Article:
Elon Musk hasn’t stopped making waves on Twitter since he bought the platform a few months ago. From carrying out massive layoffs (and resignations by employees who couldn’t stand their new boss) to seeing his stock drop significantly, Musk is signifying little short of the apocalypse for Twitterers.
Even so, you can’t blame him for not trying things to get his platform off the ground: he started with the blue check, moved on to uploading long videos and now wants to turn Twitter into a payment platform in the style of PayPal or Apple Play.
Yes, just as it sounds. According to a Financial Times exclusive, Twitter has acquired several new licenses to become a financial institution in the United States. This would mean that we could end up managing our money from the social network, and use it to pay in the same way as other applications.
In this way, users will be able to buy things directly on Twitter, and also send money to each other. But, although Musk is a loyal fan of cryptocurrencies, it seems that the system will be based on fiduciary payments.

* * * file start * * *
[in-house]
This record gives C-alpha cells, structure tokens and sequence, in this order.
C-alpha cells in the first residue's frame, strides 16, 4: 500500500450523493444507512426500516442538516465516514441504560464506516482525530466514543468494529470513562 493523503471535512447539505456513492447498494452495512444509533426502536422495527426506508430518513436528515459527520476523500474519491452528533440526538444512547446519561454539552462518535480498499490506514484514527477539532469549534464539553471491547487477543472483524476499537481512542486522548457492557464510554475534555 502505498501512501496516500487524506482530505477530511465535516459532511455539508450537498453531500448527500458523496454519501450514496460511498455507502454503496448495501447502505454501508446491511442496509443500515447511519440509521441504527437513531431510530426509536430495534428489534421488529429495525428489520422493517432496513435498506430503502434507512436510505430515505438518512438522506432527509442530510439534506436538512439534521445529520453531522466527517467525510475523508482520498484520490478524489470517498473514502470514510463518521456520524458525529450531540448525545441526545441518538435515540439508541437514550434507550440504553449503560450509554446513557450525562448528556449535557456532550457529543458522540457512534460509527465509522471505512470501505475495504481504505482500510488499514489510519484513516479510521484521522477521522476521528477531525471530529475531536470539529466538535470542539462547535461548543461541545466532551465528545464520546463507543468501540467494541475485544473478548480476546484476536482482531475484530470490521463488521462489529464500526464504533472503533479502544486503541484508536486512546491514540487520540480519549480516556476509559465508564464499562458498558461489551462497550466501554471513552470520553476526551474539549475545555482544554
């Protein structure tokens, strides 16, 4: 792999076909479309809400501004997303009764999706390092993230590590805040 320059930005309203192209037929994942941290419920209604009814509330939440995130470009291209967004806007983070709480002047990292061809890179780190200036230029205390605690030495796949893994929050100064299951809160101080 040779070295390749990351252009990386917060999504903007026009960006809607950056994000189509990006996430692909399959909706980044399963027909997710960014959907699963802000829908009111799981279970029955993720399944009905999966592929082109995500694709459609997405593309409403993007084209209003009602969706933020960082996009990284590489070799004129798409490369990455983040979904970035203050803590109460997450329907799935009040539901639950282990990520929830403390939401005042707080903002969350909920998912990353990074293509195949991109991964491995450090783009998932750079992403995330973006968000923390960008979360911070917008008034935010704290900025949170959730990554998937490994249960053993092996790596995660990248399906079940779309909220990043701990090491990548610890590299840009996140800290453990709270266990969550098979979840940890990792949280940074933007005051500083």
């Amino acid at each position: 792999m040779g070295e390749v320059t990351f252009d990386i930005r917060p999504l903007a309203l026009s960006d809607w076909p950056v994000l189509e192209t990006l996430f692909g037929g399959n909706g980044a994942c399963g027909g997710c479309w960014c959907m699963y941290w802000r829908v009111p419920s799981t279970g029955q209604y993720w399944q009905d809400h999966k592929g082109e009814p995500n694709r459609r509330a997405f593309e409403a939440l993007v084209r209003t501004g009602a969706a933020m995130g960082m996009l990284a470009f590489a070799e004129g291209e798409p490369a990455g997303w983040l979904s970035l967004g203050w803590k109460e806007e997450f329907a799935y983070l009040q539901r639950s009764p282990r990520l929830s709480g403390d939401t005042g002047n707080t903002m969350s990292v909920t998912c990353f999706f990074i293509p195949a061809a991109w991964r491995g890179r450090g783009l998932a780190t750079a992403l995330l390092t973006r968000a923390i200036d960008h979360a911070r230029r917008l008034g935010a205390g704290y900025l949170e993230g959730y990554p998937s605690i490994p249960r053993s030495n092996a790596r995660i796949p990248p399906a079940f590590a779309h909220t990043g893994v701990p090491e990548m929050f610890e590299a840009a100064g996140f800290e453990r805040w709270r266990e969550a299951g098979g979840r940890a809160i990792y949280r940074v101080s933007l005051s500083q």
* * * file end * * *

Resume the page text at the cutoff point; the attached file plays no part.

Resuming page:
This would also allow the app itself to “pay” creators for their content, a feature Musk had already revealed he wanted to include and which may become a reality in a simpler way than we thought.
An app to rule them all
Although coming from a social network like Twitter this seems more than strange news, it is not news that Elon Musk wants to turn his platform into a “super app” that does everything. It would be more of a Meta than what we understand as Twitter, a company with several other derivatives with which to do anything.
Leading this new direction is Esther Crawford, Twitter’s director of product management. Crawford is one of Musk’s few defenders in his takeover of the company, and may be the key to getting the social network back on its feet.
This is not the first time Musk has been involved in such a venture. In 1999, the entrepreneur founded X.com, one of the first online banks that later became part of Paypal, of which he is considered one of the creators. Thus, it is a market in which he moves perfectly and which is perhaps less big for him than that of social networks.